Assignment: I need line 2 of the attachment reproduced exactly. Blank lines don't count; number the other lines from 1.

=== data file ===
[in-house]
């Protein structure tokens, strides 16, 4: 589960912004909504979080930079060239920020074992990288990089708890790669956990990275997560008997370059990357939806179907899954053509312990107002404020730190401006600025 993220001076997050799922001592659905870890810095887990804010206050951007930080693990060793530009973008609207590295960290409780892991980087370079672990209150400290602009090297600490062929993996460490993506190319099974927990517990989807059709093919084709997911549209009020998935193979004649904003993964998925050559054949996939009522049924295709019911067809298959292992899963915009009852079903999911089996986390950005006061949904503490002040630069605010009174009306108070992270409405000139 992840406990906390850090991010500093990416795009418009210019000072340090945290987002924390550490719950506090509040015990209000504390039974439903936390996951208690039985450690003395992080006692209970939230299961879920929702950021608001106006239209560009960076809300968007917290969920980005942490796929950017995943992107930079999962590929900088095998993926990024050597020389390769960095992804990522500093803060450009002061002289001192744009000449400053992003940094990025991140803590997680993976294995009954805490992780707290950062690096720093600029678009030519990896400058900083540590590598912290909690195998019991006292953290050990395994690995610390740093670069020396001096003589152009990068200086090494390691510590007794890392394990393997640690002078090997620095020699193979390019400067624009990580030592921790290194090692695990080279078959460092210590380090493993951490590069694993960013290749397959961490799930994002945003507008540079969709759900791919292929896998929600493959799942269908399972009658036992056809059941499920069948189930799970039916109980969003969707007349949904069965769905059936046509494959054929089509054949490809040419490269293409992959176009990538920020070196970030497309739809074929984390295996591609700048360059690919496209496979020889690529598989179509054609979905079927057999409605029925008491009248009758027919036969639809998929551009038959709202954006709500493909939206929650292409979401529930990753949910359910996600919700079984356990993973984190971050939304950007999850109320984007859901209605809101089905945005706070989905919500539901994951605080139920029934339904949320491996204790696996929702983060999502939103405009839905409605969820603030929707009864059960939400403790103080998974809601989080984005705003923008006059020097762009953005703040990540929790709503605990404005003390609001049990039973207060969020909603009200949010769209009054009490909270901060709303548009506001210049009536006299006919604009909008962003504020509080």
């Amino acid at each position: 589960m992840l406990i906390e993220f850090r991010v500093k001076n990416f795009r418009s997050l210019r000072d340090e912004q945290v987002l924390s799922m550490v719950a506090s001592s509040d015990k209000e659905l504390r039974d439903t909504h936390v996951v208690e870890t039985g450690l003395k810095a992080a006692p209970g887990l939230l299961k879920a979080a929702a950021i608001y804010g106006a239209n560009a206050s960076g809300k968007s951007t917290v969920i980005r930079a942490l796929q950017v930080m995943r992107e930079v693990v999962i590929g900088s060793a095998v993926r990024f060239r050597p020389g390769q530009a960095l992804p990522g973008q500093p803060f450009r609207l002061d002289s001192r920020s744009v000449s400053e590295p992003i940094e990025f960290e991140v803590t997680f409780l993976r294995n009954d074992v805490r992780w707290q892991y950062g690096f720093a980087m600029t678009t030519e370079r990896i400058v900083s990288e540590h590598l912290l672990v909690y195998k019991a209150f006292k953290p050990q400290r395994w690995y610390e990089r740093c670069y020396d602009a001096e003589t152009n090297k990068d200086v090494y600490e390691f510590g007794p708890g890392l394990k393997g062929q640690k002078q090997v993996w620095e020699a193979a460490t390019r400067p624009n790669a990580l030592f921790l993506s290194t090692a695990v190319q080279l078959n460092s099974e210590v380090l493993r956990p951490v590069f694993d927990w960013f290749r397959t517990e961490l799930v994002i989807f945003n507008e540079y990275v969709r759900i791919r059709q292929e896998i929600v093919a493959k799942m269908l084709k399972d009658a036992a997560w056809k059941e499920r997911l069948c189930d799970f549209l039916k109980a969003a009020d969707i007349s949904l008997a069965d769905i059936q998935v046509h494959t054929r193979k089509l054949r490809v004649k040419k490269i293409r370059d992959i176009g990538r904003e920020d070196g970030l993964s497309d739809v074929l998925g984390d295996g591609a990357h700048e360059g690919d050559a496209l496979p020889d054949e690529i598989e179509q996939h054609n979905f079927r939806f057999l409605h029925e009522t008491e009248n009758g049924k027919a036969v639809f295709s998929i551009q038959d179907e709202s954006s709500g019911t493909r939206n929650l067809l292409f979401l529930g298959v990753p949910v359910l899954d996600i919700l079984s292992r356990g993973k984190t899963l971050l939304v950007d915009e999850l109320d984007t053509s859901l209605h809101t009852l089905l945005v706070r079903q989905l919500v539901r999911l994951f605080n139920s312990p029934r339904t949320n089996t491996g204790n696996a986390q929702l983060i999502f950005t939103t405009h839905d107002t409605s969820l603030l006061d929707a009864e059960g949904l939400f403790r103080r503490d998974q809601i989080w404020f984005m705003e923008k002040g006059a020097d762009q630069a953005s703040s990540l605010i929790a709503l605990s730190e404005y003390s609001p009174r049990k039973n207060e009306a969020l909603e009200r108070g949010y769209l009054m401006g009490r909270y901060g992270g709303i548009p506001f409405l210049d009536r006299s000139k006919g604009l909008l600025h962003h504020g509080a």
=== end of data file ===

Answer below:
């Protein structure tokens, strides 16, 4: 589960912004909504979080930079060239920020074992990288990089708890790669956990990275997560008997370059990357939806179907899954053509312990107002404020730190401006600025 993220001076997050799922001592659905870890810095887990804010206050951007930080693990060793530009973008609207590295960290409780892991980087370079672990209150400290602009090297600490062929993996460490993506190319099974927990517990989807059709093919084709997911549209009020998935193979004649904003993964998925050559054949996939009522049924295709019911067809298959292992899963915009009852079903999911089996986390950005006061949904503490002040630069605010009174009306108070992270409405000139 992840406990906390850090991010500093990416795009418009210019000072340090945290987002924390550490719950506090509040015990209000504390039974439903936390996951208690039985450690003395992080006692209970939230299961879920929702950021608001106006239209560009960076809300968007917290969920980005942490796929950017995943992107930079999962590929900088095998993926990024050597020389390769960095992804990522500093803060450009002061002289001192744009000449400053992003940094990025991140803590997680993976294995009954805490992780707290950062690096720093600029678009030519990896400058900083540590590598912290909690195998019991006292953290050990395994690995610390740093670069020396001096003589152009990068200086090494390691510590007794890392394990393997640690002078090997620095020699193979390019400067624009990580030592921790290194090692695990080279078959460092210590380090493993951490590069694993960013290749397959961490799930994002945003507008540079969709759900791919292929896998929600493959799942269908399972009658036992056809059941499920069948189930799970039916109980969003969707007349949904069965769905059936046509494959054929089509054949490809040419490269293409992959176009990538920020070196970030497309739809074929984390295996591609700048360059690919496209496979020889690529598989179509054609979905079927057999409605029925008491009248009758027919036969639809998929551009038959709202954006709500493909939206929650292409979401529930990753949910359910996600919700079984356990993973984190971050939304950007999850109320984007859901209605809101089905945005706070989905919500539901994951605080139920029934339904949320491996204790696996929702983060999502939103405009839905409605969820603030929707009864059960939400403790103080998974809601989080984005705003923008006059020097762009953005703040990540929790709503605990404005003390609001049990039973207060969020909603009200949010769209009054009490909270901060709303548009506001210049009536006299006919604009909008962003504020509080």